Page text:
By LM — The middle class is often referred to as the backbone of a country’s economy. This is because they are a key driving force behind economic growth and stability. A robust middle class typically means that there is a healthy and growing economy, which benefits not only the middle class but also those at the lower end of the income spectrum. Unfortunately, Middle Class Singaporeans are facing an uphill battle as the country’s income inequality widens.
They are not poor enough to receive assistance, but not wealthy enough to weather the economic challenges on their own. One reason for this struggle is that the middle class is sandwiched between the rich and the poor. The wealthy continue to amass more wealth and the poor receive government assistance. Whereas, the middle class is left to fend for themselves. In a survey conducted by the National University of Singapore, 76% of respondents from the middle-income group said that they were struggling to keep up with the rising cost of living.
The situation is compounded by the influx of foreign talent and investment, with little regard for the struggles of the middle class
According to a report by Credit Suisse, Singapore has one of the highest levels of income inequality among developed countries. The top 10% of earners account for more than 50% of the country’s wealth. Meanwhile, the middle class struggles to keep up with the rising cost of living. The government also worsened this with the increased Goods and Services Tax (GST) and income tax.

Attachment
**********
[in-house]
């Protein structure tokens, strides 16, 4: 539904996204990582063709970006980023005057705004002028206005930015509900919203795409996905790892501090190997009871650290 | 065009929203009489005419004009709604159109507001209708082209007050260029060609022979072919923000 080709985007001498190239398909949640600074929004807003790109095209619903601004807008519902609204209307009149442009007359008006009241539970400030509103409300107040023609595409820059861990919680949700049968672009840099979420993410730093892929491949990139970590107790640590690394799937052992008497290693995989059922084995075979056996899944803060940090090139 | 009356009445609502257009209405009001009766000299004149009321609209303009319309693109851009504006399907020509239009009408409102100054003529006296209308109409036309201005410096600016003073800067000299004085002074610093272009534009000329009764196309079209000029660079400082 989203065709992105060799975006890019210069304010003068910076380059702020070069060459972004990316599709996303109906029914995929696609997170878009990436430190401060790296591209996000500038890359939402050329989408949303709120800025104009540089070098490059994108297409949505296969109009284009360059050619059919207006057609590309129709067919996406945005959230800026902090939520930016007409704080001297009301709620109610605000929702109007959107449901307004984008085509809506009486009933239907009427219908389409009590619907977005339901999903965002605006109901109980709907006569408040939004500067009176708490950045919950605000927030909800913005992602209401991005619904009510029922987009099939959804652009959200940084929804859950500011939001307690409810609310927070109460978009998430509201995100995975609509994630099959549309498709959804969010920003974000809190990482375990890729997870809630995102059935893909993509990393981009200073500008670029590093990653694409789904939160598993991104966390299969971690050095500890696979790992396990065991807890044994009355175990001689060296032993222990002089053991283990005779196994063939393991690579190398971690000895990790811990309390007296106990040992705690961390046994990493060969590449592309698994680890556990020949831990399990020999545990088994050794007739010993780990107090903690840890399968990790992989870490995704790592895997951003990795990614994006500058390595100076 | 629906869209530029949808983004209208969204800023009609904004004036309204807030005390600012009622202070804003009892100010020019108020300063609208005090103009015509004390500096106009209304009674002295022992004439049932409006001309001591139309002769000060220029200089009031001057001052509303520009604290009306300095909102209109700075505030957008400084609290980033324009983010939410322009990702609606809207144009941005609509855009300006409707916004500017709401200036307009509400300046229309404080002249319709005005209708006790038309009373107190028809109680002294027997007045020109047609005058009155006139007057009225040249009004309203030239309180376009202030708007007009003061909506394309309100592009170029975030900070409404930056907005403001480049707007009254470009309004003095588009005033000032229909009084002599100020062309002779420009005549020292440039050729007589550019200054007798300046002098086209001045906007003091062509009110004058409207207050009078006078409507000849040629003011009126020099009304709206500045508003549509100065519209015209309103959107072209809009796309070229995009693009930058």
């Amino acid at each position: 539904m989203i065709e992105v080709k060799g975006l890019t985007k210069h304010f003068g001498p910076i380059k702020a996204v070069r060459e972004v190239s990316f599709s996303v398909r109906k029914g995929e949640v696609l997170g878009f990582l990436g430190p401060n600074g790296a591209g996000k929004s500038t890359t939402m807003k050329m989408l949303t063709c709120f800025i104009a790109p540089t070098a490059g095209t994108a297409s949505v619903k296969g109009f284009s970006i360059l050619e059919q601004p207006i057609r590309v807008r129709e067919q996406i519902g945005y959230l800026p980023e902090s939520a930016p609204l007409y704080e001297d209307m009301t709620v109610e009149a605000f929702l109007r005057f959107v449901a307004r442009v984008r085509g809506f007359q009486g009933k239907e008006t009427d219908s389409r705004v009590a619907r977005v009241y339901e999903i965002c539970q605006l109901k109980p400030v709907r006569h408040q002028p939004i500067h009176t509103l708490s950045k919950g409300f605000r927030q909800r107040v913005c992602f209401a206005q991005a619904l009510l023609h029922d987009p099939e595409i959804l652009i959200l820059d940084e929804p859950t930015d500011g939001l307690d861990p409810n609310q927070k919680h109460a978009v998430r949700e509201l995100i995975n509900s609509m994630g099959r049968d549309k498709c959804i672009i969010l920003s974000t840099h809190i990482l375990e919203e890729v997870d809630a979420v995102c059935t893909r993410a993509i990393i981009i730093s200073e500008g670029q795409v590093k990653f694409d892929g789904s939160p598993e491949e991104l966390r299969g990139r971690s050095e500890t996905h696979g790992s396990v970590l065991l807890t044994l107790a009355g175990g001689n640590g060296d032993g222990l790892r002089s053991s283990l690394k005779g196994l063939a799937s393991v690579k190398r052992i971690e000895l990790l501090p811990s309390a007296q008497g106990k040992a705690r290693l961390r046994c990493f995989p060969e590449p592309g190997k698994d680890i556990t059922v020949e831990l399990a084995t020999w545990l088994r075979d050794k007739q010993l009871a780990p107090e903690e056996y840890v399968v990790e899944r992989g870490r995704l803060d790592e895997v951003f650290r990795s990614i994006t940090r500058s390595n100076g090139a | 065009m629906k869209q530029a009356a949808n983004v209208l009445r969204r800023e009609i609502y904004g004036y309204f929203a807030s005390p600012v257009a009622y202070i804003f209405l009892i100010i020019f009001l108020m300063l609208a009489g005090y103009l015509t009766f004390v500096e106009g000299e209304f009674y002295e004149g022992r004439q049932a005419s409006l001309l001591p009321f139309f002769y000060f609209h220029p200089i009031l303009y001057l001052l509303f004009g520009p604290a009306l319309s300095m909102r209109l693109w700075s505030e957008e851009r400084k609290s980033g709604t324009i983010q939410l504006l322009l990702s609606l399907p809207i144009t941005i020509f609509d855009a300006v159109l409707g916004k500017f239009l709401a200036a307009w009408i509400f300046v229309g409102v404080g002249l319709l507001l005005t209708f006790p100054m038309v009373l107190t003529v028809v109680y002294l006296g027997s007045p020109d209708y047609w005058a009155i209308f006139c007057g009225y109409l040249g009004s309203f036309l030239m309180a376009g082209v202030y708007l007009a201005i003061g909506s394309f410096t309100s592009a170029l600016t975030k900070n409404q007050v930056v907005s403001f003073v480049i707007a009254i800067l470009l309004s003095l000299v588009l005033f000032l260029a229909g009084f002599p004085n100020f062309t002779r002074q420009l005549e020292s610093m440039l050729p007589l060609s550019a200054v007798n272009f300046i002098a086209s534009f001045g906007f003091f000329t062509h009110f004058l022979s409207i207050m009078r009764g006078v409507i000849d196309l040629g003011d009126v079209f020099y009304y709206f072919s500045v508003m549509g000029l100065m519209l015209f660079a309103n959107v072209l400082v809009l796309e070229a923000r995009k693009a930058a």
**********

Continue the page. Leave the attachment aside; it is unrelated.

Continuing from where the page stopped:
The government’s focus on attracting foreign investment and talent has led to increased competition for jobs and housing. These drive up the cost of living for locals. The middle class is left to bear the brunt of these, with limited avenues for financial assistance.
From wage suppression to housing affordability and job security, the Middle Class is disproportionately affected by the government’s emphasis on the import of Foreign Talent.
The influx of foreign talent puts downward pressure on wages for middle-class jobs. This reduces the bargaining power of local workers. This means that middle-class workers in industries such as finance, engineering, and IT are increasingly being paid less than they would be otherwise.
Secondly, the high demand for housing from foreign talent drives up property prices, making it even more challenging for middle-class Singaporeans to afford a home. Even with HDB, the property market remains out of reach for many middle-class families.
Today, the Middle Class of Singapore is being squeezed from all sides, making it increasingly difficult for them to survive.
In Singapore, you’re discriminated against if you don’t live in a HDB flat. So a compulsive gambler or drug addict who lives in a rental flat or shelter gets more financial support from the government than someone who worked hard, saved enough to buy a private home and behaved. We even give free healthcare to unemployed PRs!
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